HMAS Bataan (I 91)
Destroyer of the Tribal class
|Navy||The Royal Australian Navy|
|Built by||Cockatoo Docks and Engineering Co. Ltd. (Sydney, New South Wales, Australia)|
|Ordered||20 Dec 1939|
|Laid down||18 Feb 1942|
|Launched||15 Jan 1944|
|Commissioned||25 May 1945|
|End service||18 Oct 1954|
HMAS Bataan was ordered as HMAS Kurnai on the 20th December 1939.
HMAS Bataan was the only Tribal class destroyer not to be named after a people or nation of the British Empire. The Canadian ships took their names from native Indians while the Australians named theirs after Aboriginal tribes. As a gesture to the United States for naming one of their ships USS Canberra, the Australian navy named this Tribal Bataan in honour of General Douglas MacArthur. Under MacArthur's command, American and Philipino troops defended the Bataan Peninsula (Philipines) for three months before having to withdraw. The ship started service late in the war, being commissioned on 25th May 1945. Her first assignment was to join Task Force 74 in Subic Bay, Philippines. In company with HMAS Warramunga, they were preparing for the final assault on Japan when the war ended. She became part of the naval force that was present in Tokyo at the official Japanese surrender on 2nd September 1945. The next task for Bataan was the rescue of prisoners of war and internees from official and unofficial camps prior to their embarkation to a hospital ship. There were other missions of mercy so she stayed in Japanese waters until November. In June 1950, Bataan's peacetime routine of exercises, visits, and refits was interrupted by the outbreak of the Korean War. The Australian government placed her at the disposal of the United Nations and by 5th July, she joined the task force operating in the Yellow Sea. For most of the time, Bataan was employed on routine escort and anti-submarine duties although she did carry out some bombardments. After a refit in Sydney Australia in June 1951, she and Warramunga were back in Korean waters by early 1952. Off Tacdong-Man, five 76mm shells hit the destroyer. Four missed their mark but the fifth destroyed the Captain's cabin. Luckily, there were no casualties. On the 19th and 31st May 1952, Bataan participated in two separate Round Up Operations. Republic of Korea forces would land on a peninsula and deal with all of the equipment and enemy soldiers which got in their way. Ships, cruising off shore, would provide bombardment in support of their action. By July, Bataan joined Warramunga, HMCS Nootka and HMCS Iroquois in the Yellow Sea to provide screening for aircraft carriers and shore bombardments mainly around Haeju-man. The destroyer remained in service with the Royal Australian Navy after the Korean War. On 18 October 1954 she was decommissioned and laid up in reserve awaiting conversion to an anti-submarine escort similar to HMAS Arunta. The conversion was cancelled in 1957 and she was placed on the disposal list. On 2nd May 1958 Bataan was sold to Mitsubishi Shoji Kaisha Ltd, Tokyo, Japan to be broken up for scrap.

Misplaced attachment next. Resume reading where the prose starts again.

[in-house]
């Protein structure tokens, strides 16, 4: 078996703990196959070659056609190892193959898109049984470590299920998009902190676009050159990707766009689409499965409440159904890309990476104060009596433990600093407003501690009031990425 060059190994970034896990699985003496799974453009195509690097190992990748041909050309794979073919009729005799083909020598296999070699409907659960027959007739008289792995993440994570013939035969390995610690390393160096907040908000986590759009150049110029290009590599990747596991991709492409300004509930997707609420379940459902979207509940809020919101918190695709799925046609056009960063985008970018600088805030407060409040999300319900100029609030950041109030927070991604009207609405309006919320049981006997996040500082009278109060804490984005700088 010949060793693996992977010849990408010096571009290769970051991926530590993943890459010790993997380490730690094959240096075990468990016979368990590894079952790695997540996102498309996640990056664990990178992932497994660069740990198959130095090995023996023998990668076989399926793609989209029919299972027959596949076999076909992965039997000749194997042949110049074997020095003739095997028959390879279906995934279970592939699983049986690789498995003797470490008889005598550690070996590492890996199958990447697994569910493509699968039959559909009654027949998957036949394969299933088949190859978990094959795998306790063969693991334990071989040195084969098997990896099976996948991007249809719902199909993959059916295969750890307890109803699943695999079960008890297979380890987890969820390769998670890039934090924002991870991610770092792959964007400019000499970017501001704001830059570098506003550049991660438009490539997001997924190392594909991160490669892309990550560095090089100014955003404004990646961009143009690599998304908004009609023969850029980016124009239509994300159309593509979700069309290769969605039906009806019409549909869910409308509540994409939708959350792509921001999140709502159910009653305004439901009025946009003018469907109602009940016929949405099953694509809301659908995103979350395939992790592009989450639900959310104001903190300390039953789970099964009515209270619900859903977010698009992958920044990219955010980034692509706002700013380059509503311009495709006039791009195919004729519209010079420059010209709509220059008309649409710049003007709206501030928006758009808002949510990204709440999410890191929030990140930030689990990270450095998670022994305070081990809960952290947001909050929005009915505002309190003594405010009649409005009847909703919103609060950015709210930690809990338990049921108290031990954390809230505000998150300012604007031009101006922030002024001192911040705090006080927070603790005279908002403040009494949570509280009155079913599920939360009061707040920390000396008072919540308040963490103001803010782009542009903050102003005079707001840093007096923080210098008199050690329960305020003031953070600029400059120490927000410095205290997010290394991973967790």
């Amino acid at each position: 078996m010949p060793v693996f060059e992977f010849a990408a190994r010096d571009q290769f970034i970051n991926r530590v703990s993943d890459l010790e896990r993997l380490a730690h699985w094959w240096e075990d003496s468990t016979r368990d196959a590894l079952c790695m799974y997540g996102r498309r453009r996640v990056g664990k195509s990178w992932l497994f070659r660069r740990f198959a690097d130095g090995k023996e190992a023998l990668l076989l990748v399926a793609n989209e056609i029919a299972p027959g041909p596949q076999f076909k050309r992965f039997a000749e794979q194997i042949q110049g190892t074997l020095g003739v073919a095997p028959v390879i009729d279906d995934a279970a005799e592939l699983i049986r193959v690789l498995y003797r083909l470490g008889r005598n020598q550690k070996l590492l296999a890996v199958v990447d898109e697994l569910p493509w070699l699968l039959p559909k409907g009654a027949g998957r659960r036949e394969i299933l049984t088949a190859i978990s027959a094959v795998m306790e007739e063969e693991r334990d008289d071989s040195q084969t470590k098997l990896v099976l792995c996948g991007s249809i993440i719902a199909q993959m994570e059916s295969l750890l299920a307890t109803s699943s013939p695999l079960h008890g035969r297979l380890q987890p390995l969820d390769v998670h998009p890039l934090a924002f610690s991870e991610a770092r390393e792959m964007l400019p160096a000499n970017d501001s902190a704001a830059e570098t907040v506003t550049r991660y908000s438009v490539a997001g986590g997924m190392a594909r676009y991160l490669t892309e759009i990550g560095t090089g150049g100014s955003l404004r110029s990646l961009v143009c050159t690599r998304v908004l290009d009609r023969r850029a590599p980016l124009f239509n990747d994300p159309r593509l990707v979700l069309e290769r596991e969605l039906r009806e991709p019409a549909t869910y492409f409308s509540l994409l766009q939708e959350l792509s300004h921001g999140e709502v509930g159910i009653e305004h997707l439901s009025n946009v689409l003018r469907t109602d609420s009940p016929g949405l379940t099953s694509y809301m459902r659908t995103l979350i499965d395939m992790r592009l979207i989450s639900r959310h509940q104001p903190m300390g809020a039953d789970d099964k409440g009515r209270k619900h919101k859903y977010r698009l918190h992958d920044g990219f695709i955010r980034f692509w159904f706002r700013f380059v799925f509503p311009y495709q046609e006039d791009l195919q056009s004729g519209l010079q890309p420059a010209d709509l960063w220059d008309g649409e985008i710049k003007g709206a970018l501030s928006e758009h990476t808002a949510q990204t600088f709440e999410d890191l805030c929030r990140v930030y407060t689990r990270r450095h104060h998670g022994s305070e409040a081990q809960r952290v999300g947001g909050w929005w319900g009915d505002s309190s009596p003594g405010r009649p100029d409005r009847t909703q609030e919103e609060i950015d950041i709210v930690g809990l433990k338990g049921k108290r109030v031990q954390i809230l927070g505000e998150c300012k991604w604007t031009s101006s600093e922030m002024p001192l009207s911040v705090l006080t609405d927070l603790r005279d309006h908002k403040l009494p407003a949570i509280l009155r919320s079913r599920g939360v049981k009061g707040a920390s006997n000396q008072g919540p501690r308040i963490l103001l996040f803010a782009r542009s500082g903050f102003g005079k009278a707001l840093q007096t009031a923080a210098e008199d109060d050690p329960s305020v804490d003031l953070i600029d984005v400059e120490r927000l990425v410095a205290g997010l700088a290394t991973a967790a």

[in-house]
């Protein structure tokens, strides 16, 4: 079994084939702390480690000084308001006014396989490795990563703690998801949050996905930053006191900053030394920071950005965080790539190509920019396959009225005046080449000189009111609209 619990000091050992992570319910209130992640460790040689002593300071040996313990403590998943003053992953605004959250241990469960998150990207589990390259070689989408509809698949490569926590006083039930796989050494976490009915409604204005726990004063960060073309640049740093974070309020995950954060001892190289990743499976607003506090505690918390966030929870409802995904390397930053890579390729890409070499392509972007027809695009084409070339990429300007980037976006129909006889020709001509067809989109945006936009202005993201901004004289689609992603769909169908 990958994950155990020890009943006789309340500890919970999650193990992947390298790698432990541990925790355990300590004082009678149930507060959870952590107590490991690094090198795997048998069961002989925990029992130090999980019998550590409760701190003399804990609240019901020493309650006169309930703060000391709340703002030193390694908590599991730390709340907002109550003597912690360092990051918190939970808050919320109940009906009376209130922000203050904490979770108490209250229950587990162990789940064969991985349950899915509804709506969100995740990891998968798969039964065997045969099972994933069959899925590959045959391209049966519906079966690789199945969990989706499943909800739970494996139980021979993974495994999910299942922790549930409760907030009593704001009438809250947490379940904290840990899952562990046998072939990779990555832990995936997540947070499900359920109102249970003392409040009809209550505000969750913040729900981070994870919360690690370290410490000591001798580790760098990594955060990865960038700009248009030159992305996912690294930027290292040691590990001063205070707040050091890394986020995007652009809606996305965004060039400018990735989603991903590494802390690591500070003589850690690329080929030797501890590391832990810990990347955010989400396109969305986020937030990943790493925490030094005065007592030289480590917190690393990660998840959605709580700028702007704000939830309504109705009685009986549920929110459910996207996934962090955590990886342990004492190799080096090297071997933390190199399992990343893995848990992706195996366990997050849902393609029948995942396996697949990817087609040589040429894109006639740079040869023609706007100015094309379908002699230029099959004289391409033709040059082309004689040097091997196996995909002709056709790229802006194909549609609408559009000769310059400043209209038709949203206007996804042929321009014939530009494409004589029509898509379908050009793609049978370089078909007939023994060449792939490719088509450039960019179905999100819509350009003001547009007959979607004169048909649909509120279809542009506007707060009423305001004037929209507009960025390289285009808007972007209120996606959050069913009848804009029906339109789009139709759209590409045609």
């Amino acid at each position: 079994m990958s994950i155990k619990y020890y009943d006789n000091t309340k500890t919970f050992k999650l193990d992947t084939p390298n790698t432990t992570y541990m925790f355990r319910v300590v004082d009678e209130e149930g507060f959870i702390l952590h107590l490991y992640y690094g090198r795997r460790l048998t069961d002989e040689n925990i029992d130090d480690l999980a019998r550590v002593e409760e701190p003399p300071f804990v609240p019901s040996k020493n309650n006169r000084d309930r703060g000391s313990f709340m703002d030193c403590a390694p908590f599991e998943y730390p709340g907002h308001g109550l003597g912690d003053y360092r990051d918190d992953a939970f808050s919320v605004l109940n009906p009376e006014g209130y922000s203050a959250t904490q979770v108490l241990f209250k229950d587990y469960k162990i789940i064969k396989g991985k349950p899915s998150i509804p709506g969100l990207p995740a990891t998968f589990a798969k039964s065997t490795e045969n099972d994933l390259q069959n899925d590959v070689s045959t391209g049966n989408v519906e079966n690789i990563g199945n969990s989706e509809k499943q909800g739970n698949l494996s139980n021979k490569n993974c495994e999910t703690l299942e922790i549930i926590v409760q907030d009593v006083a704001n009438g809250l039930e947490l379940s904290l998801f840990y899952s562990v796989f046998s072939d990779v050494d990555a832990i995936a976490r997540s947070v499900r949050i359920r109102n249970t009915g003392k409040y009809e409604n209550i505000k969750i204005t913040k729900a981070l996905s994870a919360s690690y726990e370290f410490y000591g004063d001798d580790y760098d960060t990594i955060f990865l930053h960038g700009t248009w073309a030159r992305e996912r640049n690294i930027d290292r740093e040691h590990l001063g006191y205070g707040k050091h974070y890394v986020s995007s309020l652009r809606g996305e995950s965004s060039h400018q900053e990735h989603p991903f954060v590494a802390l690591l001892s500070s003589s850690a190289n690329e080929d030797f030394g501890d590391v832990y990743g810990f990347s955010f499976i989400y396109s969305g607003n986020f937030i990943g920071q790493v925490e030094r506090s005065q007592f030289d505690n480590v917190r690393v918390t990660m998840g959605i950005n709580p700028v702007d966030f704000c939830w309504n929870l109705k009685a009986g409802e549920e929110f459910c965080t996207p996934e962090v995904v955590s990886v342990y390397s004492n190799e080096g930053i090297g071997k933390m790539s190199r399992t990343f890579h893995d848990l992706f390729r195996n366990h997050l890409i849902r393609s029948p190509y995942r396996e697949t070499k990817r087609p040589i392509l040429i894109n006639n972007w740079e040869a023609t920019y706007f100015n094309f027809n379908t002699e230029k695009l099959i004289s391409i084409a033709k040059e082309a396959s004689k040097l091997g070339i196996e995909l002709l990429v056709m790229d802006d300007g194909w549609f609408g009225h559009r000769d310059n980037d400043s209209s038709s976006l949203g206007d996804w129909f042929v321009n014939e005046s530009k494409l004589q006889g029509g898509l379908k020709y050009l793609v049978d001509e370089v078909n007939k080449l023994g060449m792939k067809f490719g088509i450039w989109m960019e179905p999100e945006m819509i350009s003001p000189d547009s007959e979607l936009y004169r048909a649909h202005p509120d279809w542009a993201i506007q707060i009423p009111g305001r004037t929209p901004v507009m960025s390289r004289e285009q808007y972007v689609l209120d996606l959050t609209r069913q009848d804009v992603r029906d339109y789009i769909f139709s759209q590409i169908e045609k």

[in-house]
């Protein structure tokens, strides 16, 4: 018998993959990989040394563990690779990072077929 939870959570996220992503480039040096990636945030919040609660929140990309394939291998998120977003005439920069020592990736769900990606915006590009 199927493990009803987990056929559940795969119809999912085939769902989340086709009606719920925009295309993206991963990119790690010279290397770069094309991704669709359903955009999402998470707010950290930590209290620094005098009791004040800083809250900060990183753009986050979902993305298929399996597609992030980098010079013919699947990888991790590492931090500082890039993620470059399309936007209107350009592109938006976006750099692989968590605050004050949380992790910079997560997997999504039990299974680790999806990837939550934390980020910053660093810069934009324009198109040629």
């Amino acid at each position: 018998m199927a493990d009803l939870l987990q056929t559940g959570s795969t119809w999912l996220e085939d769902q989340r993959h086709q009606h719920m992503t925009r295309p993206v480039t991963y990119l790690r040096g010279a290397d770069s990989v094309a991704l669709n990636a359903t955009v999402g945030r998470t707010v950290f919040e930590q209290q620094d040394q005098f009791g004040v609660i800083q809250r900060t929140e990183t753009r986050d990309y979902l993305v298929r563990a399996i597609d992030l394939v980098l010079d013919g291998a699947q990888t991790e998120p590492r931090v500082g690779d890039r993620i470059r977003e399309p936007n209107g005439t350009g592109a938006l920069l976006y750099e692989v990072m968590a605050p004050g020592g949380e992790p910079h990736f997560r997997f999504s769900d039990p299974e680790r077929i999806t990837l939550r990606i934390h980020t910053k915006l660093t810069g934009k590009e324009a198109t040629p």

|Former name||HMAS Kurnai|
Commands listed for HMAS Bataan (I 91)
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|1||Cdr. Henry Mackay Burrell, RAN||16 Apr 1945||6 Oct 1946|
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Notable events involving Bataan include:
12 Aug 1945
After fuelling, and with the bulk of Task Force 37 being sent to Manus, Vice-Admiral Rawlings had the following ships left; battleship HMS King George V (Capt. T.E. Halsey, DSO, RN, flying the flag of Vice-Admiral H.B. Rawlings, KCB, OBE, RN, 2nd in command British Pacific Fleet), aircraft carrier HMS Indefatigable (Capt. Q.D. Graham, CBE, DSO, RN), light cruisers HMS Newfoundland (Capt. R.W. Ravenhill, CBE, DSC, RN, flying the flag of Rear-Admiral E.J.P. Brind, CBE, CB, RN), HMNZS Gambia (Capt. R.A.B. Edwards, CBE, RN), destroyers HMS Troubridge (Capt. G.F. Burghard, RN, Capt. D 24), HMS Teazer (Lt.Cdr. T.F. Taylor, DSC, RN), HMS Tenacious (Lt.Cdr. D.F. Townsend, RN), HMS Termagent (Lt.Cdr. J.P. Scatchard, DSC and Bar, RN), HMS Terpsichore (Cdr. R.T. White, DSO and 2 Bars, RN), HMS Wakeful (Lt.Cdr. G.D. Pound, DSC, RN), HMS Wrangler (Lt.Cdr. E.G. Warren, RN), HMS Barfleur (Cdr. M.S. Townsend, DSO, DSC and Bar, OBE, RN), HMAS Napier (Capt. H.J. Buchanan, DSO, RAN) and HMAS Nizam (A/Lt.Cdr. W.F. Cook, RAN).
This force was now named Task Group 38.5 and was to operate as in integrated unit of the American Task Force 38. As the British Fleet Train had now been streched to the limit and the British had to depend on the Americans for fuel.